Summer in the mountains is quickly waning; make the most of it |

Summer in the mountains is quickly waning; make the most of it

Jaymee Squires
Curious Nature
It won't be long before these high peaks will be covered with deep snow, accessible only on planks and boards, so get out and enjoy summer before the snow flies.
Rick Spitzer | Special to the Daily |

I’m sorry. I hate to be the one to say it, but it’s almost here: the end of summer. I know because I saw football on TV last night. So I was going to write today to tell you about grebes (which are very interesting, by the way), but instead, I felt the need to warn you about the impending end of summertime so that you can all make the most out of it.

So my plea is for you to drink every last drop of summer. Go camping and wake up to the first rays of sunlight filtering through the treetops. Float the lazy stretches of the Colorado River and dip your feet or more into its cool waters, quickly, before they turn icy cold and the birds fly south and the snow flies and the wind bites your face.

But clearly I’m getting ahead of myself; summer is not over yet, and there’s still so much to do. There are only a few days until school starts — what haven’t you done yet?

The last of summer’s joys are some of the best. While the wildflower fireworks have toned down, there are some special late-season blooms that you may be less familiar with. Consider the gentians; the tall, green gentian has probably finished flowering in most places, but its shyer and lesser-known cousins are lighting up the mountain meadows right now with their deep-purple hues.

There’s mountain gentian, fringed gentian, star gentian and a few others; look for their various shades of purple once the morning chill burns off. Some of these flowers are photo sensitive and will close up during the night, conserving the precious solar radiation from the dwindling days.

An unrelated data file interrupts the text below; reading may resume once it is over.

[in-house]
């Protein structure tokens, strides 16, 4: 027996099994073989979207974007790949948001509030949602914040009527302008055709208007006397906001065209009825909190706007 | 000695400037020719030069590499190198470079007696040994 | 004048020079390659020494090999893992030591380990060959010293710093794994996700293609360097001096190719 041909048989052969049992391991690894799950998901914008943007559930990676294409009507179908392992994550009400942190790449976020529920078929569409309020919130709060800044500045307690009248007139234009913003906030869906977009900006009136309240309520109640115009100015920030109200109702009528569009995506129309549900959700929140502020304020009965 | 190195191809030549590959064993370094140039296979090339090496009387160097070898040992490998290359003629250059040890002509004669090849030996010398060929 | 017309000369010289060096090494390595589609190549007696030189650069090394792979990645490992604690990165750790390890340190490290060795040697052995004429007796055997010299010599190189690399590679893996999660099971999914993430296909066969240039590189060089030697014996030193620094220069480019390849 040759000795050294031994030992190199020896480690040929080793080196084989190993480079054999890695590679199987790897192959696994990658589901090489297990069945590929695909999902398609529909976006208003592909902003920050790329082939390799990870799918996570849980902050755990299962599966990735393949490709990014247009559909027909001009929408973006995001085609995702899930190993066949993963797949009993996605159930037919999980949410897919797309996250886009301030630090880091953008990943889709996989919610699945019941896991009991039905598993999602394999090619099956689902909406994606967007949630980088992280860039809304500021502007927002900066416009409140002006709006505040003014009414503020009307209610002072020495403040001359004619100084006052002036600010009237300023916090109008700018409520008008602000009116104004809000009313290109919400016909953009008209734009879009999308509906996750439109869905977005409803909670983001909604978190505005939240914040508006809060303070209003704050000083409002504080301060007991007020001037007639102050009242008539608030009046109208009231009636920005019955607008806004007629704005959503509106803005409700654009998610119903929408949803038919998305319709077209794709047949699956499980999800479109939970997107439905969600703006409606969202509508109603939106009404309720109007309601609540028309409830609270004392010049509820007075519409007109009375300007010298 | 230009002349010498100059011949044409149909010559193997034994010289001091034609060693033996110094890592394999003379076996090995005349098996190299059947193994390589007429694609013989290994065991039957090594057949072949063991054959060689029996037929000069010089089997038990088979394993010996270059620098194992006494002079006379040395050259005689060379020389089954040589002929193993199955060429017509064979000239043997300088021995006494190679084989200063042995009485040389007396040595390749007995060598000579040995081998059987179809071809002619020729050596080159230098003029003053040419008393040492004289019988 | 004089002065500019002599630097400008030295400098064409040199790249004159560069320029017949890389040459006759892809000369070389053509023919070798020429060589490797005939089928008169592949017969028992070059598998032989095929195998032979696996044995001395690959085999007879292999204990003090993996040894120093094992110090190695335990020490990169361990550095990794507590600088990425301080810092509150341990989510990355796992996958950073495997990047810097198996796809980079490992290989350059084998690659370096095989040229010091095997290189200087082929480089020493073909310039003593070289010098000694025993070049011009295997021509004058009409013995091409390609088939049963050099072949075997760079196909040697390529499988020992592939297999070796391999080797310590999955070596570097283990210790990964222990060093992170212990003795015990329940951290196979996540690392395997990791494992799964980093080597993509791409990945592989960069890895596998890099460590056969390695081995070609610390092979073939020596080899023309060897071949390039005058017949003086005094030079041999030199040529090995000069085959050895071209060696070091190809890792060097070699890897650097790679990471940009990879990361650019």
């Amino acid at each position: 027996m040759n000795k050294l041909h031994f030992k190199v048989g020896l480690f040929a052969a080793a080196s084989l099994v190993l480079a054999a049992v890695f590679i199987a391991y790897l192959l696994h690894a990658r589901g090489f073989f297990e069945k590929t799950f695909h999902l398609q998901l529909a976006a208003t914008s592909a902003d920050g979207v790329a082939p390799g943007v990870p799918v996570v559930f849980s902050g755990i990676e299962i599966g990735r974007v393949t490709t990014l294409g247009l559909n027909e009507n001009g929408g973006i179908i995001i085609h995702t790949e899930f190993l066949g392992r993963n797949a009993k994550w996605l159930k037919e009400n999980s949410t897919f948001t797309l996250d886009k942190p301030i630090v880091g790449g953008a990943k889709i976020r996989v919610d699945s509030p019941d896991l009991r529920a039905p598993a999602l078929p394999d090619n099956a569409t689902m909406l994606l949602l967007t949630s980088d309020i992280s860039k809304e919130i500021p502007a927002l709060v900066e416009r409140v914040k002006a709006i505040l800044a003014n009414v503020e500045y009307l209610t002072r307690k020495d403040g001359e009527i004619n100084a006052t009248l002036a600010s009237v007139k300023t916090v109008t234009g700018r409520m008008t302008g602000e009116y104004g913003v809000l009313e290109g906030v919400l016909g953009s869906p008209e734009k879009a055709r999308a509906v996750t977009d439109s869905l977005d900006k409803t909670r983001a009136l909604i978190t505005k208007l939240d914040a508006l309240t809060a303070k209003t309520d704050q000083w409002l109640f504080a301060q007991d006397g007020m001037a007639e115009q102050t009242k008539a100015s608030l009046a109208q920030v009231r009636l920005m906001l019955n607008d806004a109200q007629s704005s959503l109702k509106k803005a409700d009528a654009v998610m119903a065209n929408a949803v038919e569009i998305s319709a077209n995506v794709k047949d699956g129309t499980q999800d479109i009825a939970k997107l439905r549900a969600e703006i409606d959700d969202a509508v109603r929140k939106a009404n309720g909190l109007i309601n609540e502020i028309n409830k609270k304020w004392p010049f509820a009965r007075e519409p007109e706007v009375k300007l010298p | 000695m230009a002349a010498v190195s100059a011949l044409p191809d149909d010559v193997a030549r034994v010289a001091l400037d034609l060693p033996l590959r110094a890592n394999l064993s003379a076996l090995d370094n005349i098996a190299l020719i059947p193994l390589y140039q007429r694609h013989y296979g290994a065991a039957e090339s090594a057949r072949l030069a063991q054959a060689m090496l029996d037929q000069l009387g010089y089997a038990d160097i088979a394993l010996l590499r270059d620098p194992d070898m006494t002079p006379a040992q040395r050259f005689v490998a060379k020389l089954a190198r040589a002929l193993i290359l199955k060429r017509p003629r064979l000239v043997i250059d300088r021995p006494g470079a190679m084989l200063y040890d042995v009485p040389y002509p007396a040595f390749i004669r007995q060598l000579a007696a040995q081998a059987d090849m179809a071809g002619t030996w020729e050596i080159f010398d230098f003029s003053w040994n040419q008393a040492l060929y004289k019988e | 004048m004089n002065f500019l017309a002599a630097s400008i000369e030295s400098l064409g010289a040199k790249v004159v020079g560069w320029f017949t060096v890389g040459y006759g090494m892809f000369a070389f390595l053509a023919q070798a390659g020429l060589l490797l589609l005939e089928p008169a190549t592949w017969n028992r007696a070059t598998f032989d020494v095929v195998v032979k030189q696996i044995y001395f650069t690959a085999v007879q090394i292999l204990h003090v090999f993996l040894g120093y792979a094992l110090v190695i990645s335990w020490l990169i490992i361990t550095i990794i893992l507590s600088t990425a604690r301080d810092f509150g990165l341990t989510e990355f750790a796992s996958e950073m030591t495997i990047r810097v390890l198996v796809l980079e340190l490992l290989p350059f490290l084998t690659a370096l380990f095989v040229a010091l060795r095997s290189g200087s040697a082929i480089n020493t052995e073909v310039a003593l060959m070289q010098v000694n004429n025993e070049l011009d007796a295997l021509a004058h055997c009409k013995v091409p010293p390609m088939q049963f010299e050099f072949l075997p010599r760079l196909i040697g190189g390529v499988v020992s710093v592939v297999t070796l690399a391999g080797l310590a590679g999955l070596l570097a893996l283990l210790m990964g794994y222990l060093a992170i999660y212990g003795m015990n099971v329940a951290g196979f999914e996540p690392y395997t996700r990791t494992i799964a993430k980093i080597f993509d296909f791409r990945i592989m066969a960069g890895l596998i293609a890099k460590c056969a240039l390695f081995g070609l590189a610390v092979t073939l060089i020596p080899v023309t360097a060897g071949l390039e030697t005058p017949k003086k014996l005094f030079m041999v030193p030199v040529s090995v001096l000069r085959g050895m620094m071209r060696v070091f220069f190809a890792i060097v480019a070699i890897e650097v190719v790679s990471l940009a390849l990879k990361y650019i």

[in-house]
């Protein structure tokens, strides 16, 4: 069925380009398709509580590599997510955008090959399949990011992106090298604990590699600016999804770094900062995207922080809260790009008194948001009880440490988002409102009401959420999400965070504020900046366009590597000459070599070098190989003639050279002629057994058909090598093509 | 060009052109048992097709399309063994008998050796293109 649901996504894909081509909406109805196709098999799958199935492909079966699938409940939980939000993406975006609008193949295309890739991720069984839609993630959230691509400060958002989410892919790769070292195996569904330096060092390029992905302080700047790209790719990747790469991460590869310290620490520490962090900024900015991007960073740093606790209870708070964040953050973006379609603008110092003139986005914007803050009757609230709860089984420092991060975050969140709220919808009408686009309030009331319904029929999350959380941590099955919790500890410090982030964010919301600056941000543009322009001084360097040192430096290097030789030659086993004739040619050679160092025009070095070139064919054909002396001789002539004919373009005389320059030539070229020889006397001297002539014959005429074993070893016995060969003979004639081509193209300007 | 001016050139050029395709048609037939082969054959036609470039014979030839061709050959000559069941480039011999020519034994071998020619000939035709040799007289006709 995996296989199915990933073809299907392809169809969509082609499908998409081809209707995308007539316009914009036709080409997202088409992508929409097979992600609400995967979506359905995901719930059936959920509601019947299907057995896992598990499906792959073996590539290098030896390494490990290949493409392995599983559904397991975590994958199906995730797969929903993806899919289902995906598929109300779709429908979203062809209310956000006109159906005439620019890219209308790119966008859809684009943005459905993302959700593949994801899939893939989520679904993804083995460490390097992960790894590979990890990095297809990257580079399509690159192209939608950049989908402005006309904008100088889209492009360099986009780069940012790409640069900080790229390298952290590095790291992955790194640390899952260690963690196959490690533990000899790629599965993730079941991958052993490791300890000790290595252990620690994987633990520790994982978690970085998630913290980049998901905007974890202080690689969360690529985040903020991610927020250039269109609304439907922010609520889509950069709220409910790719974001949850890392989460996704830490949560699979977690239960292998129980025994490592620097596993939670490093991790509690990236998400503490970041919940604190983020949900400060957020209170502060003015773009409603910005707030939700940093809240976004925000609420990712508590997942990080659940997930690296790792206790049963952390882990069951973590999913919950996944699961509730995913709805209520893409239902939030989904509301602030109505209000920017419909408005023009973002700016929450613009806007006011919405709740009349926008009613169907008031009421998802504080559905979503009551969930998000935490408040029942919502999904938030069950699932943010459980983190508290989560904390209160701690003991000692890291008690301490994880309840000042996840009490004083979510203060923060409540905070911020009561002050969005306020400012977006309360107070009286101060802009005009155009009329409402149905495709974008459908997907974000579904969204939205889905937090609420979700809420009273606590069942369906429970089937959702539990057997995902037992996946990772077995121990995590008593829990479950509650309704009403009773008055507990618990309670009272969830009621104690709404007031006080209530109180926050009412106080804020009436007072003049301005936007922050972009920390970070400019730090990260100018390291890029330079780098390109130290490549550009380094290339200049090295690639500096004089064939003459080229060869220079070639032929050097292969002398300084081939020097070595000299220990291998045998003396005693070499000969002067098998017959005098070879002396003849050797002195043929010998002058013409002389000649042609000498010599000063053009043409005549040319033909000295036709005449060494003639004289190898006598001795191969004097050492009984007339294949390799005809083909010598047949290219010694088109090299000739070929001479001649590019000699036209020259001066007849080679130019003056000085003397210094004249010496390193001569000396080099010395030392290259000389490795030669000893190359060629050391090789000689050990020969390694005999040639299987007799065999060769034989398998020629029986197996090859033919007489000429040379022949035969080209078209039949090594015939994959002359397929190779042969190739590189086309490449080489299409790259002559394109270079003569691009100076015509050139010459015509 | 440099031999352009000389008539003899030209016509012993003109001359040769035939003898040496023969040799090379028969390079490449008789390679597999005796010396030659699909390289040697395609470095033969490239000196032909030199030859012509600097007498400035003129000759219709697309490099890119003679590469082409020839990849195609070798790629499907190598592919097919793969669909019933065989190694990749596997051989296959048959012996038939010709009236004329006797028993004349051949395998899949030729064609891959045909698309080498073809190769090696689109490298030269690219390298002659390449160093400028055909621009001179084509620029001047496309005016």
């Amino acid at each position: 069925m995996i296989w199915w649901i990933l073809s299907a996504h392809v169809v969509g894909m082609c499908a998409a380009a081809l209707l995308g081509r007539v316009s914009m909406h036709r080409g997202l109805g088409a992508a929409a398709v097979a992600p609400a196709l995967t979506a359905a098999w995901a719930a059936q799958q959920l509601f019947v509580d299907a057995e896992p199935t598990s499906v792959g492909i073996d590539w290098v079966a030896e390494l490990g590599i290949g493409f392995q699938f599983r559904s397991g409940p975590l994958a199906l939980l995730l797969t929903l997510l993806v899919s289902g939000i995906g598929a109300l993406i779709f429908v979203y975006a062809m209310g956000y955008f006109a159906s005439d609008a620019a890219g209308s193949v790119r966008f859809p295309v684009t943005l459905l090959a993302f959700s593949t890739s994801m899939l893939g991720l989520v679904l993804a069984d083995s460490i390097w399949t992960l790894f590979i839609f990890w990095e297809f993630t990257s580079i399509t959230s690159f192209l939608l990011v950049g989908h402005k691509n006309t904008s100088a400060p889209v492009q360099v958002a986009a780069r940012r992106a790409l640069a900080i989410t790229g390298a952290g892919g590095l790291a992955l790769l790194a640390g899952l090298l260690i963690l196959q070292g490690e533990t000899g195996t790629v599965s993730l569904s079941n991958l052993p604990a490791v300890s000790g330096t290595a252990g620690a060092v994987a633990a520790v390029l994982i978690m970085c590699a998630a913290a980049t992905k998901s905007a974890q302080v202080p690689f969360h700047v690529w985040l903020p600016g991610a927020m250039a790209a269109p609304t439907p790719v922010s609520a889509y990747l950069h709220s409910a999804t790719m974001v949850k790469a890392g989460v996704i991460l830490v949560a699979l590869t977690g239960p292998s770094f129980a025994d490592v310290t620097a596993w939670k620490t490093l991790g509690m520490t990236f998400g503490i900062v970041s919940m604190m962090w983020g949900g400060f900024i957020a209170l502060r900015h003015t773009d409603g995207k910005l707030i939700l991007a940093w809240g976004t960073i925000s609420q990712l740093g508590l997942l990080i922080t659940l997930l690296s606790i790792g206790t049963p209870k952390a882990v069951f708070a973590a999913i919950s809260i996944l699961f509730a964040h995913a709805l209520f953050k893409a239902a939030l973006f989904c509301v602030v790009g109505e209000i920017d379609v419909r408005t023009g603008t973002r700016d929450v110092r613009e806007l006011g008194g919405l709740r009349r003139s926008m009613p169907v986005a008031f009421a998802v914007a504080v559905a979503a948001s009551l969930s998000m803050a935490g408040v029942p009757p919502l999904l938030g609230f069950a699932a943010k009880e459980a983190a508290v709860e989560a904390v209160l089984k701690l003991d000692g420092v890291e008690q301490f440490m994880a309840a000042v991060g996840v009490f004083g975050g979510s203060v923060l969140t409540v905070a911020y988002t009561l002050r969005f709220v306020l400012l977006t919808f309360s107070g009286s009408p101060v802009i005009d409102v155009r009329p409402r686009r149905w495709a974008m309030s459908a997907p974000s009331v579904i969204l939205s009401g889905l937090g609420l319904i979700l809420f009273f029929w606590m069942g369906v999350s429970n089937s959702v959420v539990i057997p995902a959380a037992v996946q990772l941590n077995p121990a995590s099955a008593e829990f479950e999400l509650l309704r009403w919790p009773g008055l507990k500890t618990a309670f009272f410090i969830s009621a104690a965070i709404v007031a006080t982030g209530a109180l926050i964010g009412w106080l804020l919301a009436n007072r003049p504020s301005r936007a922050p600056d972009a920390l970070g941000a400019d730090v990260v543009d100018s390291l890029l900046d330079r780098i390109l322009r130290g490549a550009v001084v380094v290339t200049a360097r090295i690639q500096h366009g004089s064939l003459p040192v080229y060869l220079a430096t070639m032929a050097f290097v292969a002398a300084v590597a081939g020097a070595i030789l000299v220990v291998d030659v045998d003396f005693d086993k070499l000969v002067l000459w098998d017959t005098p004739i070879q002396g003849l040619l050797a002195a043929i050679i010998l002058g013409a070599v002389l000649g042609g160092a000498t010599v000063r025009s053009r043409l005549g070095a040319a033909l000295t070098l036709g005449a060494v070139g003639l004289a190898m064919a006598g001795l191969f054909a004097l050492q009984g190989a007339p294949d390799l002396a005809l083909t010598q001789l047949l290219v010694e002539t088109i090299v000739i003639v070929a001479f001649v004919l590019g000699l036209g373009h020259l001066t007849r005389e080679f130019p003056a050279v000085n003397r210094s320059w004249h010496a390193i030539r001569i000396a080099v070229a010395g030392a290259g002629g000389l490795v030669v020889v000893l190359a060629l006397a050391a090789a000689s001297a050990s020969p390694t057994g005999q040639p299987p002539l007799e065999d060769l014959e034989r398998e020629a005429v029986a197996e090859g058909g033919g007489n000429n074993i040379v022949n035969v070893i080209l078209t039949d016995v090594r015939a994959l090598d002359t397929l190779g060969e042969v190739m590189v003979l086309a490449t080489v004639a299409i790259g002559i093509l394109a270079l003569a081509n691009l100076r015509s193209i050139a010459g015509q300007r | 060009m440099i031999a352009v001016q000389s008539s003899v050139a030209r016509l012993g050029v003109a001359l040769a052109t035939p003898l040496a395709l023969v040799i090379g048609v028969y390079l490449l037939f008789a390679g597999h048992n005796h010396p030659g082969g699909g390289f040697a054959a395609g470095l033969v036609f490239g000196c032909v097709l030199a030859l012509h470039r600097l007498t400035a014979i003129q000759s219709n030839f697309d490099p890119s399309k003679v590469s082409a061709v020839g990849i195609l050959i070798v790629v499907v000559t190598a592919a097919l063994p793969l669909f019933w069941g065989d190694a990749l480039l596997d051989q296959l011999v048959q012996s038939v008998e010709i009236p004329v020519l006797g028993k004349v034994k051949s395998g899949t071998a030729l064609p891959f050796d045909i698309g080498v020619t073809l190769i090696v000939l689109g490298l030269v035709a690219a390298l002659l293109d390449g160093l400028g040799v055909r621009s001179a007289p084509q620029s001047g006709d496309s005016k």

And of course, there are the local farmers markets and fruit stands with their fresh Colorado produce. My hat is off to these hearty farmers because I struggle to keep my tiny little backyard garden alive and healthy. But the payoff is so mighty; there’s nothing like the taste of tomatoes right off the vine.

In fact, it’s how I learned to love tomatoes, when my mom convinced me to pop that tiny little cherry tomato in my mouth, right out of the garden. It was like nothing I ever tasted, and I went from hating tomatoes with their slimy insides to loving the fruit. (Yes, tomatoes and other plant parts typically described as vegetables, such as zucchini and other squash, are botanically considered fruits because they form from the ovary of the flower and contain seeds.)

But perhaps the absolute stars of the late-summer fruit stands are the peaches. There’s nothing like those sweet, fleshy slices dripping with juice, and the farmers know it, as they hand out those tasty, tempting samples. The possibilities are endless — peach pie, crisp or crumble or the simple fruit itself, in all its natural splendor and sweetness. It’s like literally drinking summertime.

Fall doesn’t officially begin until the equinox in late September, but here in the mountains, we know that fall comes when it’s good and ready. But don’t wait until you feel that chill in the air. The birds are still here (some of them) and the waters are still warm (relatively). And perhaps more importantly, the ground is still green and the white blanket has not yet covered the land, limiting our access to the highest peaks and the alpine country around them. So to finish, a quote from my favorite author, the late, great Ed Abbey, said it best, “Get out there … while you can, while it’s still here.”

Jaymee Squires is the director of graduate programs at Walking Mountains Science Center in Avon. She is counting down the days until school starts and appreciating the last treats of summer.

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